I think if you speak to any creative person, there’s something so powerful, so intoxicating, if you will, about discovering another voice, another instrument, another way of looking at things, another way of perceiving things. This is very exciting for me right now. Yes, I work hard to make sure it is coherent, I work hard to make sure it is correct, but I also feel that, if it’s more simple, if it’s more crude, that’s the way it is.

How did it feel to read someone’s translation of your own work? Was it at all like reading your work after an editor sends it back?

It was fascinating to hear myself in English, to hear those thoughts that I hadn’t articulated in English, that didn't exist in English until that moment. It was remarkable to realize that the Italian had made that journey, thanks to Anne and to her efforts. It was interesting. That’s a horrible word. It was more than interesting. It was extraordinary, in that sense, to see what had happened, and the fact that I didn’t do it, that someone else did all of that work. My relationship to English will always be different from my relationship to Italian. So many more years, so many more miles we’ve traveled together, English and I.

This is not a criticism at all of the translation, but it was also profoundly alienating, in that I didn’t write the book in English. In the beginning, I was reluctant to read it. I almost felt like, “I don’t know if I even want to see this in English, it’s so strange.” I mean, if I open up the German edition of one of my books, not that I know German, but let’s say the French edition, in another language I can kind of read, I think, “Wow! This is something. This is a different creature.”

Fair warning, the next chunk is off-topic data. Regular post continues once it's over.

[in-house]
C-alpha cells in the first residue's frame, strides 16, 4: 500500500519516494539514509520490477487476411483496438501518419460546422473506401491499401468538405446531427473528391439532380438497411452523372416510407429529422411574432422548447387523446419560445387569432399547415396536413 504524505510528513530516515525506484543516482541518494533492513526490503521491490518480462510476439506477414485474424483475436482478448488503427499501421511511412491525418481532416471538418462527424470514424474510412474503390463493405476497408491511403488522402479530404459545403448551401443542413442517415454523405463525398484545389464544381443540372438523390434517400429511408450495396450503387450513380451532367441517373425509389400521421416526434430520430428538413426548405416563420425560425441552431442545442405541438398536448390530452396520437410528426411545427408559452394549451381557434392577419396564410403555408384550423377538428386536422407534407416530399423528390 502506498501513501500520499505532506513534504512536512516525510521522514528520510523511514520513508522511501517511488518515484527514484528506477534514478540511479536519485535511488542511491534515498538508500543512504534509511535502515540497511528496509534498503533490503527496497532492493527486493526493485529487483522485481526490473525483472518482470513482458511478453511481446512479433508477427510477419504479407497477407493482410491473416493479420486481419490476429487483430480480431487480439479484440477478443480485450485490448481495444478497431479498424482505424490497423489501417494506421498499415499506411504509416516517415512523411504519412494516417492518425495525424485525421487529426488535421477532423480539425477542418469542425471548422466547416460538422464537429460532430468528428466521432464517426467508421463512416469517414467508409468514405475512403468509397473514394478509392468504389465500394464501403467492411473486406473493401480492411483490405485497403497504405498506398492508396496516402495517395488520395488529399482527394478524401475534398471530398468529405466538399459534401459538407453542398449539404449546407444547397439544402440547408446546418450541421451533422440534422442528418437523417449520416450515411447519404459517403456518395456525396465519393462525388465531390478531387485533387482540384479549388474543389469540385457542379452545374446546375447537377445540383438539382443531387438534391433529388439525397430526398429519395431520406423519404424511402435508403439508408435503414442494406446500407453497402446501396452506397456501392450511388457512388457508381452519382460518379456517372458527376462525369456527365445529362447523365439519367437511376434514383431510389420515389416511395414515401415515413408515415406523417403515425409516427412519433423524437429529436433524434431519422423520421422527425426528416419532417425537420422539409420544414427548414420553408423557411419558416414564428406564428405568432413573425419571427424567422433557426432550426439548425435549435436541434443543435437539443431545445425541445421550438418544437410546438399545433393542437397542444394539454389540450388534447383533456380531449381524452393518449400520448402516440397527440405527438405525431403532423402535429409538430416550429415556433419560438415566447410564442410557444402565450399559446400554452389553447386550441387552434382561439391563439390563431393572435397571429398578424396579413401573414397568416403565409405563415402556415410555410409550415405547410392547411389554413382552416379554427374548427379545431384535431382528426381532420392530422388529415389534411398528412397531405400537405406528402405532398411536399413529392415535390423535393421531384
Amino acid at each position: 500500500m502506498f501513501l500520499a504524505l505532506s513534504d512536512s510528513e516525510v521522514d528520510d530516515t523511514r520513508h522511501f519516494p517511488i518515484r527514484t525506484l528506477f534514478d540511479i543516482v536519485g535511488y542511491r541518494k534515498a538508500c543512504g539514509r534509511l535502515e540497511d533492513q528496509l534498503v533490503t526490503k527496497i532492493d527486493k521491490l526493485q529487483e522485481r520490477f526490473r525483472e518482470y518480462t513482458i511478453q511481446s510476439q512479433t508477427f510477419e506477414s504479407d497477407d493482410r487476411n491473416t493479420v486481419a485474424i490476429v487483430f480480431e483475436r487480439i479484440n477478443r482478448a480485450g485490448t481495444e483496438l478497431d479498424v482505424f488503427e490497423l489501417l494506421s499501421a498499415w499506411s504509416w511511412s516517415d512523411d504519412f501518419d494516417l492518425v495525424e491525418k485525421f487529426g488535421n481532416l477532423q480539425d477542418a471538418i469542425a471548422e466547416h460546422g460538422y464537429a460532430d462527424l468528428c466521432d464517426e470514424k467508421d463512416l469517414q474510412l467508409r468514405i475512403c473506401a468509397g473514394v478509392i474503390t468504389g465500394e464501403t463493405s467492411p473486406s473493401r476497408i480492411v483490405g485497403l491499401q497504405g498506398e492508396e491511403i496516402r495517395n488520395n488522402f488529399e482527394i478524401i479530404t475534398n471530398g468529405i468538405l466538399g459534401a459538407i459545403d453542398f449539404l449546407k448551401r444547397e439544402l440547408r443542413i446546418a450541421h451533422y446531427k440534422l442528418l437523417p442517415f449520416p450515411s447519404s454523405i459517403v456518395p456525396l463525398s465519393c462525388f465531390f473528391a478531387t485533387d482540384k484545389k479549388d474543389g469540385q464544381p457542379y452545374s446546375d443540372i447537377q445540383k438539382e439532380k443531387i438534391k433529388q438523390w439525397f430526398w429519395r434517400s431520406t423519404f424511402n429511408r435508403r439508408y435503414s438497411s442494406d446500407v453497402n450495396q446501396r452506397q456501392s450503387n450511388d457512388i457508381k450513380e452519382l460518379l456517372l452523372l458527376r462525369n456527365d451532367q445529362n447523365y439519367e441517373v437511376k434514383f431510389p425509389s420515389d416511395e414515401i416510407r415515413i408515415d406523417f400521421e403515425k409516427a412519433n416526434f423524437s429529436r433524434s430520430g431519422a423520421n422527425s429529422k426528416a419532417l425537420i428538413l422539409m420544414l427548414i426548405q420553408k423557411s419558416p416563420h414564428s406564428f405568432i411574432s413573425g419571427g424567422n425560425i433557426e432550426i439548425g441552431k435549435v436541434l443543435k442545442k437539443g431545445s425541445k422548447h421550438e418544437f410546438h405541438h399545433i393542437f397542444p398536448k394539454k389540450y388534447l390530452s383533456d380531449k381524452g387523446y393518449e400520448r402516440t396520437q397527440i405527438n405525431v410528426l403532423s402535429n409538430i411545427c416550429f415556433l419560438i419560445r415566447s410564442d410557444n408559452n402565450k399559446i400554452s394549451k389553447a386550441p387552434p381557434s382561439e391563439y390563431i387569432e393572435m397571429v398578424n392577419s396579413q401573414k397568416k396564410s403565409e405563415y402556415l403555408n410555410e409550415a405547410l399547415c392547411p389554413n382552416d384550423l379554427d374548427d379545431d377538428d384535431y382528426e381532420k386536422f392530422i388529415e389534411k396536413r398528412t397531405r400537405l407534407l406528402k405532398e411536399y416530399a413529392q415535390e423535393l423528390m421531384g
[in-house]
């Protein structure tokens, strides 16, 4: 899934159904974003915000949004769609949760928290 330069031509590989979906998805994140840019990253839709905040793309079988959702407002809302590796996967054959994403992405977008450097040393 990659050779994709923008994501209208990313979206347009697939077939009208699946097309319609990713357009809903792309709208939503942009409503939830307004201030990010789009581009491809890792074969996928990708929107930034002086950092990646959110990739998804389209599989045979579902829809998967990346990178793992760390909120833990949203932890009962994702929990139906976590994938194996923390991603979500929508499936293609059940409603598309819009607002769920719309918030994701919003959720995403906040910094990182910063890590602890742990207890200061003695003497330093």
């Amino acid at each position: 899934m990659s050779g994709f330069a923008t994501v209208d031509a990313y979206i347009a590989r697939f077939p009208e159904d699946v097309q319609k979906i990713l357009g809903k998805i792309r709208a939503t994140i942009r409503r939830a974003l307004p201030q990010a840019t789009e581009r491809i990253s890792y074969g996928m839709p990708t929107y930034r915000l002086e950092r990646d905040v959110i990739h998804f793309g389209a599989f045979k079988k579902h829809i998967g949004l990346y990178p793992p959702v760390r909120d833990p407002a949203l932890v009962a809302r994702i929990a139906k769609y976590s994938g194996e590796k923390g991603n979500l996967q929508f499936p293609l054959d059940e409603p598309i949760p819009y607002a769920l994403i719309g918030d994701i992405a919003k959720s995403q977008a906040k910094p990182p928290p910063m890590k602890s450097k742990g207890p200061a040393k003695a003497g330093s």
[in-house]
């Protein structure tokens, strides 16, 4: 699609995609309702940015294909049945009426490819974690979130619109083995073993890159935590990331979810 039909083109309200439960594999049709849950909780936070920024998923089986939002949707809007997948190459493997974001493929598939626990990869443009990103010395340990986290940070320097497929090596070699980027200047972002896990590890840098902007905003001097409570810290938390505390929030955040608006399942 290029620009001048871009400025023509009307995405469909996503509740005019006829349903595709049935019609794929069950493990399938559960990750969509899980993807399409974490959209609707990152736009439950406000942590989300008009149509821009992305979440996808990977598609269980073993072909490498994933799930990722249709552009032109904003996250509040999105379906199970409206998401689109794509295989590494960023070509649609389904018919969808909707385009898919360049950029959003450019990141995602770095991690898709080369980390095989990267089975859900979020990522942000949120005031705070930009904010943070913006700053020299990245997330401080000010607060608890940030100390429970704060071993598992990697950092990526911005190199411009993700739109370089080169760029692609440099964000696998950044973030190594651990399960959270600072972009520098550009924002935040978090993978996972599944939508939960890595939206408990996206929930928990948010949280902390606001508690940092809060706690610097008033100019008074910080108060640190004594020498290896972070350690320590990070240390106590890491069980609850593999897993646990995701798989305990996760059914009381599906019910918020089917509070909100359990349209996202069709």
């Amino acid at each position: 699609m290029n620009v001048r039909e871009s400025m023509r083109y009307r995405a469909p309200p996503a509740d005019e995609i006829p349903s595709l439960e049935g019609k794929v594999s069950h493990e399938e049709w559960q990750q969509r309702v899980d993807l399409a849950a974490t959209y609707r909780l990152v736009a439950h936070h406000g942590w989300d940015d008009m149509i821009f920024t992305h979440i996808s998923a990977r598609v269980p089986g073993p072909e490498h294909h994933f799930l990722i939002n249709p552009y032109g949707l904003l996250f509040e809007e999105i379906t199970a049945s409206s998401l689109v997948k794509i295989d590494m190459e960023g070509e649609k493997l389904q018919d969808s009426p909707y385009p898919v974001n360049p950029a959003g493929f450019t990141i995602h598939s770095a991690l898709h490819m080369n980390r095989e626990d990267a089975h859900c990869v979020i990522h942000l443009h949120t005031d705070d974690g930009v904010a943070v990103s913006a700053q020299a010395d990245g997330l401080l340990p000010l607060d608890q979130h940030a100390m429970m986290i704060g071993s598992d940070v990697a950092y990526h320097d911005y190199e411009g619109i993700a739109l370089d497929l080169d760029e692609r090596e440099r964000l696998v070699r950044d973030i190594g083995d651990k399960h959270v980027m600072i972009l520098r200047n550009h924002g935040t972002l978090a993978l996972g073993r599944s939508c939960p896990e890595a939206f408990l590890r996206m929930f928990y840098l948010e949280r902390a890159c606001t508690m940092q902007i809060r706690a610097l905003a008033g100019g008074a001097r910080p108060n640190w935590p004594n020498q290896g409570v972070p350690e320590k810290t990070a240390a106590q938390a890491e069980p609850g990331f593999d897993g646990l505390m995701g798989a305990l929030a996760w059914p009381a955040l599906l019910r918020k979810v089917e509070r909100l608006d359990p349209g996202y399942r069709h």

You seem like a pretty private person. Is bringing such a personally momentous experience to an audience ever something that is hard for you?

With this book, it was born in a different way. It was a series of articles I was writing in Italian for a weekly newsmagazine. The idea of the book was secondary, but it just started out as a column, basically. I am, for lack of a better definition, an American writer, and I wrote a book, I published a series of articles and I wrote a book in another language, in another country. I’ve written many other things since then in Italian that have been published. It’s interesting to come back here and to watch this book go out into the world, because basically everything I was doing over there existed in a vacuum, in the context of here, because nobody knew what I was doing. It was on nobody’s radar at all.